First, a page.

Samstag, L. W., Batchelder, S. T., Muran, J. C., Safran, J. D., & Winston, A. (1998). Early identification of treatment failures in short-term psychotherapy: An assessment of therapeutic alliance and interpersonal behavior. Journal of Psychotherapy Practice and Research, 7, 126–143.
Samstag, L. W., Muran, J. C., Wachtel, P. L., Slade, A., Safran, J. D., & Winston, A. (2008). Evaluating negative process: A comparison of working alliance, interpersonal behavior, and narrative coherency among three psychotherapy outcome conditions. American Journal of Psychotherapy, 62, 165–194.
Tryon, G. S., & Kane, A. S. (1990). The helping alliance and premature termination. Counselling Psychology Quarterly, 3, 233–238.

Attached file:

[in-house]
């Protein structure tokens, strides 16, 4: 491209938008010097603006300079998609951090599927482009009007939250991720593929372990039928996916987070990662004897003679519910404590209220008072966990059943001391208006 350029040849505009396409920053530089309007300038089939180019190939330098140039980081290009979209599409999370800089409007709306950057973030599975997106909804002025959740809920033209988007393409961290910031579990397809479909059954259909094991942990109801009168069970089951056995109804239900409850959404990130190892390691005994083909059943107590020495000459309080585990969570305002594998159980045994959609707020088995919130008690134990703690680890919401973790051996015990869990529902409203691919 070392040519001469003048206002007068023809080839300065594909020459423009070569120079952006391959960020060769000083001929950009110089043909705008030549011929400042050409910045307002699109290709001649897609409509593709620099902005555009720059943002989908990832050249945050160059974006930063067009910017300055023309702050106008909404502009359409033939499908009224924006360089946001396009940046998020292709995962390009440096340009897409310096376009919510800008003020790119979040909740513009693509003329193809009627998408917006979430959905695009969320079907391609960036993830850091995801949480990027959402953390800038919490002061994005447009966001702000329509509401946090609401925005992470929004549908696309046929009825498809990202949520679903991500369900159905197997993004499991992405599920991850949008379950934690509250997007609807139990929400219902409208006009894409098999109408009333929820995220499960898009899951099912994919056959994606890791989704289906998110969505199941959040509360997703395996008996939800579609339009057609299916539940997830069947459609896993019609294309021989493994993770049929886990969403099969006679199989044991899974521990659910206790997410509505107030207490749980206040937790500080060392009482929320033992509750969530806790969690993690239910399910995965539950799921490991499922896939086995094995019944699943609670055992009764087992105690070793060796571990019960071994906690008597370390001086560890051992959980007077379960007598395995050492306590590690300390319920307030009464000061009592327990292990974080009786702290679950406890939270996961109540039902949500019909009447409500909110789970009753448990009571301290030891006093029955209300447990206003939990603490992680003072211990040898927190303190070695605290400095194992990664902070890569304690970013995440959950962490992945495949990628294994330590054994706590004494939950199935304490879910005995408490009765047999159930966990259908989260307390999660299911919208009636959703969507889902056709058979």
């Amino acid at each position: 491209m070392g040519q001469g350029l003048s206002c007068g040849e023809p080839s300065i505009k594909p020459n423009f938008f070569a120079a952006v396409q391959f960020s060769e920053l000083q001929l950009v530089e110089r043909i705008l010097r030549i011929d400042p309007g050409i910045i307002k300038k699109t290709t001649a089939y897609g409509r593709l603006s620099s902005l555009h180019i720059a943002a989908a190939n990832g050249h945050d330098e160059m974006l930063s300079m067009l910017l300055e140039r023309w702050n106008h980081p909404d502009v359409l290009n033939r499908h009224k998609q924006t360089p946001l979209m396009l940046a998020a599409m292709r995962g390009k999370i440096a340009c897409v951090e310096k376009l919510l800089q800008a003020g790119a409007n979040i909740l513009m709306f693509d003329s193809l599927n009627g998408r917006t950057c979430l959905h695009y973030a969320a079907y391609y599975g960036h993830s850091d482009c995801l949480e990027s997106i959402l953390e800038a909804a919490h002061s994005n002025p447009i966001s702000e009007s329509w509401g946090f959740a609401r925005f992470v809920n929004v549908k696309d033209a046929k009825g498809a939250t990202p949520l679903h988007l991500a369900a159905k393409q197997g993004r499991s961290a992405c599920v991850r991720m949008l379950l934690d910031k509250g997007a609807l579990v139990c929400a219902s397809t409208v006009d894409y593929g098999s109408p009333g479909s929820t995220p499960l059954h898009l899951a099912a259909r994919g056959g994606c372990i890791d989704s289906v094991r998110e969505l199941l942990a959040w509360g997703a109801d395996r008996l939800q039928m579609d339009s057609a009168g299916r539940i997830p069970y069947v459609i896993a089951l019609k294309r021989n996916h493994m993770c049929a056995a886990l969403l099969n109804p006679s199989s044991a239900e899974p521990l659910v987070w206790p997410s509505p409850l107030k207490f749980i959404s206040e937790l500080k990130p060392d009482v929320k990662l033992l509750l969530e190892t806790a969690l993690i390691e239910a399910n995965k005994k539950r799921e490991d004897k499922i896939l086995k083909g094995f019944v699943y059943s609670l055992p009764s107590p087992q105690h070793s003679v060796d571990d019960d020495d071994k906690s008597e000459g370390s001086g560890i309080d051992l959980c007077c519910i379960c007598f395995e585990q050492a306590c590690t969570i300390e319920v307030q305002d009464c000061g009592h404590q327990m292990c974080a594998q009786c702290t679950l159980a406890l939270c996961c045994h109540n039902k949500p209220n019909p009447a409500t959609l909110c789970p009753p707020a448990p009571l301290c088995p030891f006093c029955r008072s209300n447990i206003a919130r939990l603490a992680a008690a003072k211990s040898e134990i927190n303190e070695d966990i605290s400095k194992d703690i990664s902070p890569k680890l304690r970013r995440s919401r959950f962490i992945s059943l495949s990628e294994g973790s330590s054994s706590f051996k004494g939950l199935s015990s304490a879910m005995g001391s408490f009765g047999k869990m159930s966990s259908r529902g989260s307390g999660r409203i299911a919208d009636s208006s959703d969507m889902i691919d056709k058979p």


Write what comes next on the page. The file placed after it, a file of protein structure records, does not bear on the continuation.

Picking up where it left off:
Tryon, G. S., & Kane, A. S. (1993). Relationship of working alliance to mutual and unilateral termination. Journal of Counseling Psychology, 40, 33–36.
Tryon, G. S., & Kane, A. S. (1995). Client involvement, working alliance, and type of therapy termination. Psychotherapy Research, 5, 189–198.
Eubanks-Carter, C., Muran, J. C., & Safran, J. D. (2010). Alliance ruptures and resolution. The therapeutic alliance: An evidence-based guide to practice, 74-94.
Index of this book:
I. Critical Studies of the Therapeutic Alliance
- Alliance Theory and Measurement 7 Robert L. Hatcher
The Validity of the Alliance as a Predictor 29 of Psychotherapy Outcome Jacques P. Barber, Shabad-Ratan Khalsa, and Brian A. Sharpless
The Alliance over Time 44 William B. Stiles and Jacob Z. Goldsmith
Qualitative Studies of Negative Experiences 63 in Psychotherapy Clara E. Hill